Monday, January 04, 2016

Arriving early at church

If you get to church a little early and walk into the sanctuary, perhaps to reflect and pray, what is the first thing you see that helps you focus?
1.  Architectural details (stained glass windows, walls or ceiling d├ęcor, texture, design, colors).  For instance, at Faith Lutheran where I attended as a child, the 19th century windows tell wonderful Bible stories, but also have the names (German) of the donors as I recall. I can go down rabbit holes thinking back to the people who sacrificed to build that little church.  Our current church sanctuary at Lytham (LR) has architectural details rich in Biblical symbolism, but is somewhat dark and needs artificial lighting. The lighting (now changed) used to create images on the walls. At Mill Run (MR), the windows are clear and look out over a city park and you can see joggers, dogs, and sun, before they drop the shades. MR has sloping floors with stadium seating, and LR has pews.  I prefer the pews.

 2.  Altar (also called communion table in some churches).  For instance, at our church the paraments on the altar and vestments for the pastor are usually coordinated for the liturgical season, of which there may be 5. Our altar is on the chancel (elevated platform in front of the church), in the center focus at Lytham, and at Mill Run.
This photo taken at Lytham at a special ordination of 3 pastors has a little of everything--altar, vestments, architectural details.
3.  Colors.  See above.  May have home made banners hung around the sanctuary covering architectural details, especially at Easter and Christmas. Because I have an artistic eye, if something is off, I start to focus on that instead of Jesus. We once made a trip to Columbus, IN to see a famous 20th century church, but the interior features for which the congregations had paid a major architect to design were covered with various home made banners.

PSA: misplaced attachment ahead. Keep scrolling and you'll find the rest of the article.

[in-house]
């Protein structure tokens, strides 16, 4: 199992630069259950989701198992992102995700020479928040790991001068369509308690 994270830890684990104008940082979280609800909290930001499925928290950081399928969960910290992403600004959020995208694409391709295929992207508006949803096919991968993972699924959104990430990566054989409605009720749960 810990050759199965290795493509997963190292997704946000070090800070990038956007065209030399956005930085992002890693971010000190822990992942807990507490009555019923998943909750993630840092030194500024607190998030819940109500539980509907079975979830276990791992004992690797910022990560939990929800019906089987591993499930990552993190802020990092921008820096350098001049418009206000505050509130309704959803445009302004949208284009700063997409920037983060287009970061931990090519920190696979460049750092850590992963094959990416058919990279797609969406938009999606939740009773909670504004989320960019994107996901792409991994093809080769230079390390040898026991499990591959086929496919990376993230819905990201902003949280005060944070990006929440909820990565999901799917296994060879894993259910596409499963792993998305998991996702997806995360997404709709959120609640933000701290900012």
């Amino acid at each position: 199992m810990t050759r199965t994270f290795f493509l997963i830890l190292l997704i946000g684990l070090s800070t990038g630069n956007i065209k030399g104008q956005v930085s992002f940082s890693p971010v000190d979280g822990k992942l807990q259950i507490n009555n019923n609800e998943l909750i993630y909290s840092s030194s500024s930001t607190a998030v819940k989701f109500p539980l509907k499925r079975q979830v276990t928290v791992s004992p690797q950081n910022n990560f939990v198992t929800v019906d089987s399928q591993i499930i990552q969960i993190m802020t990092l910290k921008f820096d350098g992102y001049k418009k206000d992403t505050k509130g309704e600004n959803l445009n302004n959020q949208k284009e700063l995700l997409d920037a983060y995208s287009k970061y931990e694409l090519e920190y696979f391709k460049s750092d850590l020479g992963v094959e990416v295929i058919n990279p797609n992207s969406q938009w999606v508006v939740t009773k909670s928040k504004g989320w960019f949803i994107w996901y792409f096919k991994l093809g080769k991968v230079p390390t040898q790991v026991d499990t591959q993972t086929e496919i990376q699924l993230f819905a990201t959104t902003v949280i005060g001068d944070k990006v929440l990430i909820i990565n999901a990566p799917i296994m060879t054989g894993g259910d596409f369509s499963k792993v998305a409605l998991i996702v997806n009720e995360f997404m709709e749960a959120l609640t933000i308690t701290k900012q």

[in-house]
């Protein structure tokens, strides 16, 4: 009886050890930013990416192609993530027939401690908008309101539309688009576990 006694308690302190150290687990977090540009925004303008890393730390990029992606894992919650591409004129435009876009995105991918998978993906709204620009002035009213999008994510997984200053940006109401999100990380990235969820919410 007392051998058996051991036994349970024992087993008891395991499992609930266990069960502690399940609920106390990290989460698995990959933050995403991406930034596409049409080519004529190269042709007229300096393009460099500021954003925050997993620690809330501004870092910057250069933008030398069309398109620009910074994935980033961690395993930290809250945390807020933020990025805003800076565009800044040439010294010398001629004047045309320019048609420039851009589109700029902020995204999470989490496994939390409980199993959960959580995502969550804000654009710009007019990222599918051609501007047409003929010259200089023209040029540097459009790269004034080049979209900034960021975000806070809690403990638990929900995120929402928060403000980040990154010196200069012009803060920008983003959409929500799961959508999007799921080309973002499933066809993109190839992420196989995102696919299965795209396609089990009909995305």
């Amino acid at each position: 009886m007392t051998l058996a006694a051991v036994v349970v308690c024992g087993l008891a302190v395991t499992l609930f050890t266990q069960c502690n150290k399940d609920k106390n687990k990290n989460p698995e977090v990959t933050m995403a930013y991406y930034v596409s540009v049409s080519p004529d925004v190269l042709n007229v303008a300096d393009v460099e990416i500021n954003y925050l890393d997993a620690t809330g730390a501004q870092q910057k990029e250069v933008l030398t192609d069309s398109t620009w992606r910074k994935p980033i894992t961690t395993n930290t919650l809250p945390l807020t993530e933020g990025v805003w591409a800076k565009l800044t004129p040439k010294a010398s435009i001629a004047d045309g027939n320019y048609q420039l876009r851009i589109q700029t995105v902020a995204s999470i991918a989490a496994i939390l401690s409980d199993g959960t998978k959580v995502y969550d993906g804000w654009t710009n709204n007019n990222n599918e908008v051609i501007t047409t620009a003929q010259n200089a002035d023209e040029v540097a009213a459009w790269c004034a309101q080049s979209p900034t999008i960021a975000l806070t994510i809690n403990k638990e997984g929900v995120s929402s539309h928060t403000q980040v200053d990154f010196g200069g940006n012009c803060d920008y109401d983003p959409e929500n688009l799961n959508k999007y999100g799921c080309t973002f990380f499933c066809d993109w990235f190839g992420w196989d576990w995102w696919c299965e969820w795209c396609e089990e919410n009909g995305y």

4. Pulpit and lectern.  If a liturgical church, and if there are two, traditionally one was for Bible reading, and one for the pastor's message/sermon.  At Lytham, both the scripture and message are given from the left (lectern) as viewed by congregation, but I don't know why. Probably for microphone hook up. Some pastors' style makes the lectern unnecessary. May be color coordinated with vestments or paraments,

5.  Someone is sitting in “your” pew. Darn, now the whole congregation will get confused.

6.  Pipe organ.  We don’t see that in our church locations, but in many churches it has pride of place. At Trinity Lutheran in Mt. Morris, IL, the pipes are visible from the pews.

7.  Choir is having a last minute rehearsal and sound check; hmm, no prayer time today.

8.  Women’s group is preparing things like communion or pew inserts.  Busy like little quiet ants whispering.

9.  Set up for the band or small group of singers--speakers, guitars, drums, music stands.  May be on a platform elevated to height of altar, but closer to pews and to the side. At MR band is floor level, singers on platforms; at LR sanctuary they all are elevated.  There are services at both locations in the fellowship halls, but no one would come there early to reflect and pray.  Too many distractions and the rooms were designed for church dinners and basketball, not worship.

Image result for church at Lytham upper arlington

10.  Dangling overhead screen for projecting words/hymns.  Nothing on it to help with personal reflection--for that, if your church still has a pew hymnal, use that. Hymnals are spiritual treasures.

1 comment:

Dan Nieman said...

That was beautiful.